Friday, January 8, 2010

Muted reaction as Verizon releases underwhelming earnings guidance (VZ)




Verizon CEO Ivan Seidenberg is speaking at the Citi Entertainment, Media and Telecommunications Conference, and in order to share information with all shareholders at the same time, they've updated current expectations for 2009's fourth quarter and full year.


Updated q4 guidance of 54cents per share is below consensus Wall Street expectations of 58cents.  The decline is due to lower revenue and weaker margins in the landline business.


A few notable points from the 8k just released:


- Verizon’s business plan is focused on growing revenues, reducing churn and increasing profitability and cash flow across all business units. Its long-term goal is that the combination of dividend growth and earnings growth will provide an average annual return to investors of approximately 10%.

- Verizon Wireless continues to expect that it will begin providing 4G Long-Term Evolution (LTE) service in 25 to 30 markets covering 100 million POPs (points of presence) by the end of 2010. In addition, within 24 months following its commencement of LTE service, Verizon Wireless expects to provide LTE service to 80 to 90 percent of the contiguous United States.
- Verizon expects that adjusted EPS for fourth quarter 2009 will be approximately $0.53 to $0.55. Verizon expects that strong wireless subscriber growth and device upgrades that were higher as a percentage of the retail postpaid customer base than in prior periods will cause wireless operating income margins to be lower in the fourth quarter 2009 than in the third quarter 2009. Verizon expects that the Wireline segment’s EBITDA margin will not improve in the fourth quarter 2009 as compared to the third quarter 2009 as a result of access line losses and economic conditions which continue to affect Verizon’s business markets.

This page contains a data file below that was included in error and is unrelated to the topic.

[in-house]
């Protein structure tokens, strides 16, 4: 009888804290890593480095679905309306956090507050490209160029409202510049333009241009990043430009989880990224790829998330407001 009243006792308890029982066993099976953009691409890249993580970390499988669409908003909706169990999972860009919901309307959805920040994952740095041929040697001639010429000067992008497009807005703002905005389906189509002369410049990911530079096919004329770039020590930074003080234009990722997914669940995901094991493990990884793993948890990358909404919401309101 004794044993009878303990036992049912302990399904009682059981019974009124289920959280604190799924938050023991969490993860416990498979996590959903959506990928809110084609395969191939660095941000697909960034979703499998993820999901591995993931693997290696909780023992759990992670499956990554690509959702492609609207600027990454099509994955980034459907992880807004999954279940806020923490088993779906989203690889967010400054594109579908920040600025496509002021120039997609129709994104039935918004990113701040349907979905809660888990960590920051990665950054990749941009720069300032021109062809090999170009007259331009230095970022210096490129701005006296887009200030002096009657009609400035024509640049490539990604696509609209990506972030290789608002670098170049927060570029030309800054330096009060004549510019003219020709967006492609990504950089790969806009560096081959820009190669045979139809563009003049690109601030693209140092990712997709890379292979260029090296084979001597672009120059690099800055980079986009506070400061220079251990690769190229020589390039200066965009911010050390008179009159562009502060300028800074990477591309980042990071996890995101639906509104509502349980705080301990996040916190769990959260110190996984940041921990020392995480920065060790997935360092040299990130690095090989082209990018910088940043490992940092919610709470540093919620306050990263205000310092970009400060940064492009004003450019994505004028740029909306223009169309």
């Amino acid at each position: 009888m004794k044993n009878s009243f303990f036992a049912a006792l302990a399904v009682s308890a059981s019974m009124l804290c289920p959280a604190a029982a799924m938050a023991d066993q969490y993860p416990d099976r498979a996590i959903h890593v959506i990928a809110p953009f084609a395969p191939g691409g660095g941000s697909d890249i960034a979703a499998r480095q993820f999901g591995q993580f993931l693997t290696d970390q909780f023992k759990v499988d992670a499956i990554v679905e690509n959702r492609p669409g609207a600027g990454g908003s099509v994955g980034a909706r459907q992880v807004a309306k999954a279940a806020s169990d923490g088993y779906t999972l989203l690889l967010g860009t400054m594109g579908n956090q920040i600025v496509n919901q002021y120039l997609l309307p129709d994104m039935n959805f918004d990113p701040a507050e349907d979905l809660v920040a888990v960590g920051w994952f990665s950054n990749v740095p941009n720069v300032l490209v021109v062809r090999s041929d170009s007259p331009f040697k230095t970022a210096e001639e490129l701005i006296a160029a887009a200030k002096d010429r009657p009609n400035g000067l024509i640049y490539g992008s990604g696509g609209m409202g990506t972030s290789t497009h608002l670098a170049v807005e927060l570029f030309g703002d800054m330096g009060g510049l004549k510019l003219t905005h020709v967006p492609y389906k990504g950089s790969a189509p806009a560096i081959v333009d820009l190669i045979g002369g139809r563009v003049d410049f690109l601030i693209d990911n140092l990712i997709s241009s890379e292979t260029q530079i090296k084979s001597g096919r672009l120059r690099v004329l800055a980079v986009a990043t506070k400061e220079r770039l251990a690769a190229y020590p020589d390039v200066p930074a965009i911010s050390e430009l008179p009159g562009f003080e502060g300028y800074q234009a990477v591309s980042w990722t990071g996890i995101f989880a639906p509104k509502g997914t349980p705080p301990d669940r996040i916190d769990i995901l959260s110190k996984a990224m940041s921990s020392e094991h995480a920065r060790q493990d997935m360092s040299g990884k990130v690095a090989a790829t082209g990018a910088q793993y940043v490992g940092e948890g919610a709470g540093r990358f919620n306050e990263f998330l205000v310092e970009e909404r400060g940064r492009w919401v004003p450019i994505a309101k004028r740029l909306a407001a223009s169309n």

So what is Verizon worth, given its goals of achieving 10% combined "total" return to shareholders annually?  I think it's worth about what it's currently trading at - an 11% Free Cash Flow Yield (FCFY).  11% is usually a pretty rich FCFY% for predictable, recurring free cash flows like Verizon's.  But one of my 2010 themes (to be released in a PDF in a couple days) is a coming downtrend in data plan rates in the mobile space, as well as in-home telecom plans.  This is an area in which Google and others have big, disruptive plans.  Put simply, the era of paying $200-400 for a mobile device and then paying $80-100 monthly for service on that device is not an era that will persist, so FCFY% had better be high enough in these names to compensate for the tumultuous times ahead in this industry.  To be continued...
Copyright 2010 AlphaNinja

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